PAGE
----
George Orwell was Markov’s favorite author, and Orwellian themes showed up in much of his writing. Markov’s novel, The Roof, for example, focused on the collapse of the roof of the Lenin Steel Mill and the comical efforts of central planners to rebuild it. It was banned by the government.
“Not to Live by Lies” was Markov’s credo, as much as it was that of fellow writers Aleksandr Solzhenitsyn in Russia and Vaclav Havel in Czechoslovakia.
A popular Bulgarian literary fashion of the 1960s involved a small group of extraordinary and original authors, relatively carefree and nonchalant fellows of which Markov was one. For the most part, they were not overt rebels, but they did resent the daily lies imposed upon the Bulgarian people by communism. The characters of their novels were normal humans with doubts and weaknesses, regular people dealing with the challenges of life. Under communism, those challenges were ubiquitous. These writers fostered a quest for normalcy which, twenty years later, helped mightily to topple the regime.
“Not to Live by Lies” was Markov’s credo, as much as it was that of fellow writers Aleksandr Solzhenitsyn in Russia and Vaclav Havel in Czechoslovakia. In an essay he wrote comparing communism with the years before 1944, he explained that the most important change was that people were forced to live in fear and lies. Bulgaria, like the other East bloc communist nations, was an Orwellian nightmare come to life.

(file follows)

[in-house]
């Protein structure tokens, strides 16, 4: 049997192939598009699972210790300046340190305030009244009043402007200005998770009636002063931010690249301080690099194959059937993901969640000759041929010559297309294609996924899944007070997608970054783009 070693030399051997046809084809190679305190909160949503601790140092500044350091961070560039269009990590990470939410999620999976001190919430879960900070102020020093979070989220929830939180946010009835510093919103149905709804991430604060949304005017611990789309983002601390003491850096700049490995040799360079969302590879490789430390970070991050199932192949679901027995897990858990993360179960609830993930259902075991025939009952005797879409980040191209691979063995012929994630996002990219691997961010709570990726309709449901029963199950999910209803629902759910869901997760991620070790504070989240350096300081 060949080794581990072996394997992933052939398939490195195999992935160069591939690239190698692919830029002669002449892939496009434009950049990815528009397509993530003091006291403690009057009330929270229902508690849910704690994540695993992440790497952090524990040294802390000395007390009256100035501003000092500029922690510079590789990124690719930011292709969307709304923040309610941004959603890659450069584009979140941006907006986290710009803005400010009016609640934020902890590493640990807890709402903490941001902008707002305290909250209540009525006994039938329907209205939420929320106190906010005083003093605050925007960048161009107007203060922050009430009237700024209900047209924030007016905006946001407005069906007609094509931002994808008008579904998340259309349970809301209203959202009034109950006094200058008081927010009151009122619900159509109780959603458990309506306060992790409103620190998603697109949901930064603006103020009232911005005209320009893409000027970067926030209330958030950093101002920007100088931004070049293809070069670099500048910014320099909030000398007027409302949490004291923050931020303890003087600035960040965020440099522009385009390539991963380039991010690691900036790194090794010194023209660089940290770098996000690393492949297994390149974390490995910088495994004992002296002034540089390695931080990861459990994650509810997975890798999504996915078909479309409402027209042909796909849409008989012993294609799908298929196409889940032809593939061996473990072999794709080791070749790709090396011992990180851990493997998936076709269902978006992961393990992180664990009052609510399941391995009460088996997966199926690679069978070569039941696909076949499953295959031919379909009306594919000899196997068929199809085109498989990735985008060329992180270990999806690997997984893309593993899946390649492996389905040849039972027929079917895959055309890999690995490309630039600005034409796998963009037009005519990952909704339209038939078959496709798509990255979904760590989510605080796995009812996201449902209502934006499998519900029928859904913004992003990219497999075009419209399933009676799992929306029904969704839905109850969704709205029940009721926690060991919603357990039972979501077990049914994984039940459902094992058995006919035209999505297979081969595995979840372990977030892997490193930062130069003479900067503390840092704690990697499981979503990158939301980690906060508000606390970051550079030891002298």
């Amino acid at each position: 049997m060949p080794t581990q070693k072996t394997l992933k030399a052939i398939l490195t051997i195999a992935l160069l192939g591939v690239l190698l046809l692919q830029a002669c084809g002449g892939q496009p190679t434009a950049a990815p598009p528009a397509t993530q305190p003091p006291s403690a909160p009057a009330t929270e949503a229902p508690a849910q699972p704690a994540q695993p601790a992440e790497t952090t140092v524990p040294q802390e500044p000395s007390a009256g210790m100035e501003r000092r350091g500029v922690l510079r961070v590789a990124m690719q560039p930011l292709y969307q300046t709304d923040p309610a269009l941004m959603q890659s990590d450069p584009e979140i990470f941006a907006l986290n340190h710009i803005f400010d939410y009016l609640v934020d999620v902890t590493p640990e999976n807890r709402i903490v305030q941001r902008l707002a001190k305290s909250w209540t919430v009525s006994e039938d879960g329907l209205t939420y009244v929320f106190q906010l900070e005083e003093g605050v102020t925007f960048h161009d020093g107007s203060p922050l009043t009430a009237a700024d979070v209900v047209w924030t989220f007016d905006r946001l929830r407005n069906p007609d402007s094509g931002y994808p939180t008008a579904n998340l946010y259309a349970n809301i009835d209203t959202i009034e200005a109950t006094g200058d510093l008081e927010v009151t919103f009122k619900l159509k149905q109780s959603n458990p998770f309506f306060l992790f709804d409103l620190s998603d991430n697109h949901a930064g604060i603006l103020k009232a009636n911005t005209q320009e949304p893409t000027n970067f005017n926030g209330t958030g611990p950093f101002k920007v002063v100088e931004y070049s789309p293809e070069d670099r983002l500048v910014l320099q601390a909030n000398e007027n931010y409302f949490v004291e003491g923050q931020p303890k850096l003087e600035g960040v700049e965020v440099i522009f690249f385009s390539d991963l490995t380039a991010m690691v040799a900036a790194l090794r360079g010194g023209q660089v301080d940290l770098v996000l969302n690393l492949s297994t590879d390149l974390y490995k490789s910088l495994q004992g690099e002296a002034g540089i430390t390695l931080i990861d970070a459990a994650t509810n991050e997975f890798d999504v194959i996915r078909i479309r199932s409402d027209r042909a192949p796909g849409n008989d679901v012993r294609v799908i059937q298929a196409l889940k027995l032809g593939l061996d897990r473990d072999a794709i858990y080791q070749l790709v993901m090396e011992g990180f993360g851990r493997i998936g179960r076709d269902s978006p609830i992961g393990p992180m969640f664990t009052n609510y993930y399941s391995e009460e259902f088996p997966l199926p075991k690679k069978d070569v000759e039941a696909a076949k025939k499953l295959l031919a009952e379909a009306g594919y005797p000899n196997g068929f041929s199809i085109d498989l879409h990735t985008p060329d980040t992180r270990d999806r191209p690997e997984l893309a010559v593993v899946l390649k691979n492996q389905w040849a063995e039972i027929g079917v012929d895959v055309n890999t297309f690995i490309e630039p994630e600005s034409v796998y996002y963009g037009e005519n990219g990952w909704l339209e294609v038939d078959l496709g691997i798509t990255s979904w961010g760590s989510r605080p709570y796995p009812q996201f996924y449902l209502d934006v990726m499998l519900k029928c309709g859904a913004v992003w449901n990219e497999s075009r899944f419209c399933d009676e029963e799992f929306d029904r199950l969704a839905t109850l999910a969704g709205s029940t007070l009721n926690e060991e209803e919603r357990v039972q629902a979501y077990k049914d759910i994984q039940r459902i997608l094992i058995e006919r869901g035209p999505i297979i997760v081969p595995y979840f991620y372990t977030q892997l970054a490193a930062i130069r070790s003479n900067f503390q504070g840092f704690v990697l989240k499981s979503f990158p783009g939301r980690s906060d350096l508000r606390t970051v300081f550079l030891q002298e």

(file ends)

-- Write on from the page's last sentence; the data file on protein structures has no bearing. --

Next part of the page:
Targeted by the Government
In 1968, new leadership in nearby Czechoslovakia ushered in a brief period of liberalization known as the “Prague Spring.” Soviet forces led an invasion of the country to put a stop to it in August of that year. But even before the invasion, the Communist authorities in Sofia moved to prevent any repetition of the Prague Spring in Bulgaria. They stepped up their efforts to spy on intellectuals and curb their impact on public opinion by corrupting, harassing, and punishing them.
Markov was a prime target. He was deemed “too Czech-like.” Even his previously available books disappeared from public libraries and bookstores.
A café in downtown Sofia, five minutes’ walk from where I lived, became a prominent meeting-place of dissident artists and writers. Ever larger crowds would gather both inside and nearby when people knew that Markov was there. They could tell because his new BMW, one of only two in the city, was parked outside. He was the most colorful, bold, and freest-talking personality among Sofia’s bohemian set, and others were eager to catch a glimpse of the famous writer or even hear him speak.
Markov’s writings spoke truth to power in ways that resonated with Bulgarians. His depictions of life under totalitarianism earned him the wrath of the secret police and the dictator Zhivkov himself, but ordinary people appreciated his candid critiques. Here’s a sample from his book, The Truth That Killed: